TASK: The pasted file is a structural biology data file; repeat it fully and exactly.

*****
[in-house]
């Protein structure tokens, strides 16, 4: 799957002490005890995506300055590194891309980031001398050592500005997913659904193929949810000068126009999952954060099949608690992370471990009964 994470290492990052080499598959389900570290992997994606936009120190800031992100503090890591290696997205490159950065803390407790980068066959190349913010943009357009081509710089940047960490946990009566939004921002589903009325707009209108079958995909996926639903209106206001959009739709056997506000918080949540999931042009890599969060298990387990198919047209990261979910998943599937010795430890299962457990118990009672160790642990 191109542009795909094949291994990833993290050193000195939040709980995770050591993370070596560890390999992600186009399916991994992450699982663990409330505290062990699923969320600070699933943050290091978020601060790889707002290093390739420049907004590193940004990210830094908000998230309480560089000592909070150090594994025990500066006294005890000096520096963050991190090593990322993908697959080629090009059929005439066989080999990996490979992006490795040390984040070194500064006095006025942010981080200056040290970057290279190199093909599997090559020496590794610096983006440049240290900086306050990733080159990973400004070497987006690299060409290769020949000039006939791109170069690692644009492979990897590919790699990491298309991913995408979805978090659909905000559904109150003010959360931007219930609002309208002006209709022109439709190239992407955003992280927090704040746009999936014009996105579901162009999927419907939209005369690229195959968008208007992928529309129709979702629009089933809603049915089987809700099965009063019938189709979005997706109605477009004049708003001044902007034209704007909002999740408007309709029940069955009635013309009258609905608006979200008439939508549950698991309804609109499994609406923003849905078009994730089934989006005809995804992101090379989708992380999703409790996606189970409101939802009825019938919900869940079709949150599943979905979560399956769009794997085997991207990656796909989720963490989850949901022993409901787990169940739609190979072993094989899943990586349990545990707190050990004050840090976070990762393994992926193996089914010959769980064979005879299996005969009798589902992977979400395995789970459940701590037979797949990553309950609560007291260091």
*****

[in-house]
């Protein structure tokens, strides 16, 4: 799957002490005890995506300055590194891309980031001398050592500005997913659904193929949810000068126009999952954060099949608690992370471990009964 994470290492990052080499598959389900570290992997994606936009120190800031992100503090890591290696997205490159950065803390407790980068066959190349913010943009357009081509710089940047960490946990009566939004921002589903009325707009209108079958995909996926639903209106206001959009739709056997506000918080949540999931042009890599969060298990387990198919047209990261979910998943599937010795430890299962457990118990009672160790642990 191109542009795909094949291994990833993290050193000195939040709980995770050591993370070596560890390999992600186009399916991994992450699982663990409330505290062990699923969320600070699933943050290091978020601060790889707002290093390739420049907004590193940004990210830094908000998230309480560089000592909070150090594994025990500066006294005890000096520096963050991190090593990322993908697959080629090009059929005439066989080999990996490979992006490795040390984040070194500064006095006025942010981080200056040290970057290279190199093909599997090559020496590794610096983006440049240290900086306050990733080159990973400004070497987006690299060409290769020949000039006939791109170069690692644009492979990897590919790699990491298309991913995408979805978090659909905000559904109150003010959360931007219930609002309208002006209709022109439709190239992407955003992280927090704040746009999936014009996105579901162009999927419907939209005369690229195959968008208007992928529309129709979702629009089933809603049915089987809700099965009063019938189709979005997706109605477009004049708003001044902007034209704007909002999740408007309709029940069955009635013309009258609905608006979200008439939508549950698991309804609109499994609406923003849905078009994730089934989006005809995804992101090379989708992380999703409790996606189970409101939802009825019938919900869940079709949150599943979905979560399956769009794997085997991207990656796909989720963490989850949901022993409901787990169940739609190979072993094989899943990586349990545990707190050990004050840090976070990762393994992926193996089914010959769980064979005879299996005969009798589902992977979400395995789970459940701590037979797949990553309950609560007291260091």